Unless and until that magnificent marketing and public relations firm … Energy Ireland (SEAI) … can openly show that the DEAP Software has been properly modified to handle buildings of historical, architectural or cultural importance … and this modification is fully transparent … Building Energy Rating (BER) Certification for these building types must be put on hold.
- Recent Terenure Terraced Housing Fires – Party Wall Failures !! on
- Recent Terenure Terraced Housing Fires – Party Wall Failures !! on
- Osaka’s 2011 Cherry Blossom Walk in Post-Disaster Japan ? on
- Japan in April and May 2010 … Accessibility-for-All ! on
- Recent Terenure Terraced Housing Fires – Party Wall Failures !! on
- 'Fire Safety 4 All' is a Priority Sustainable Fire Engineering (#sfe) Theme. #rights #sustainability #design #fire #iso21542 #pwal #sia #law,
- Firefighter Safety In Buildings Begins with Design > Refer to Japanese Fire Research ! #fire #design #japan #sfe #firefighter #resilience,
- Support & Implement 2015 Dublin Declaration on 'Fire Safety for All' in Buildings. Visit: https://t.co/SYcYruat2c ! #fire #pwal #sfe,
- built environment
- climate change
- economic environment
- eu law
- european union
- human & social rights
- human environment
- human health & safety
- institutional environment
- international law
- national law
- natural environment
- political environment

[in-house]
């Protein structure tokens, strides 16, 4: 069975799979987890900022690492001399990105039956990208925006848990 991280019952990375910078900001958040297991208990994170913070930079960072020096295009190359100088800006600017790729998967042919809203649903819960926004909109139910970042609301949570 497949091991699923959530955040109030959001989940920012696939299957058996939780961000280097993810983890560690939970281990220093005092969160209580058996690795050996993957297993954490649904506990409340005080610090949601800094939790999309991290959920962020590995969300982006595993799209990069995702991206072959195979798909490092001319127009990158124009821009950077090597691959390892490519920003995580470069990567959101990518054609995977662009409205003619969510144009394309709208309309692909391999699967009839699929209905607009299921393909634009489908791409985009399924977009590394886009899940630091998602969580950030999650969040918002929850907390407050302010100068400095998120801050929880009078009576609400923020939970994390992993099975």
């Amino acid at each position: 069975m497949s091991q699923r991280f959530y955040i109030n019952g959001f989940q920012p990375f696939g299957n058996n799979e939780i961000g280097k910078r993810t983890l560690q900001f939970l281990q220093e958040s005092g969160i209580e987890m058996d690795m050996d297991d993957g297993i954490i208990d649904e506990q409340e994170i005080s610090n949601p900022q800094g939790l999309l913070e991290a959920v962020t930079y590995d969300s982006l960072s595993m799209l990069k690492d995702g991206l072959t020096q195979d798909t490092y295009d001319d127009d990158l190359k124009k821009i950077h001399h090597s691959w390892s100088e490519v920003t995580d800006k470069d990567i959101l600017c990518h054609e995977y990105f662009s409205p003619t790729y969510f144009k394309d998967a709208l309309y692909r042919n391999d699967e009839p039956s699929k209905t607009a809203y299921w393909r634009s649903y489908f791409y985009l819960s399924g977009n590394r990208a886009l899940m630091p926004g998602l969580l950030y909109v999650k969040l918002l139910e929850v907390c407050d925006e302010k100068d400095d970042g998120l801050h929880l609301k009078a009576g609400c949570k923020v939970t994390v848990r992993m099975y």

- regulations & standards
- social environment
- technical control
- virtual environment
- June 2015
- April 2015
- February 2015
- January 2015
- December 2014
- November 2014
- October 2014
- September 2014
- August 2014
- July 2014
- May 2014
- April 2014
- February 2014
- September 2013
- July 2013
- June 2013
- May 2013
- April 2013
- March 2013
- February 2013
- January 2013
- December 2012
- November 2012
- October 2012
- September 2012
- July 2012
- June 2012
- May 2012
- April 2012
- March 2012
- February 2012
- January 2012
- December 2011
- November 2011
- October 2011
- September 2011
- July 2011
- May 2011
- April 2011
- March 2011
- February 2011
- January 2011
- December 2010
- November 2010
- October 2010
- June 2010
- May 2010
- April 2010
- March 2010
- February 2010
- January 2010
- December 2009
- November 2009
- October 2009
- September 2009
- July 2009
- June 2009
- May 2009
- April 2009
- March 2009
- February 2009
- January 2009
- December 2008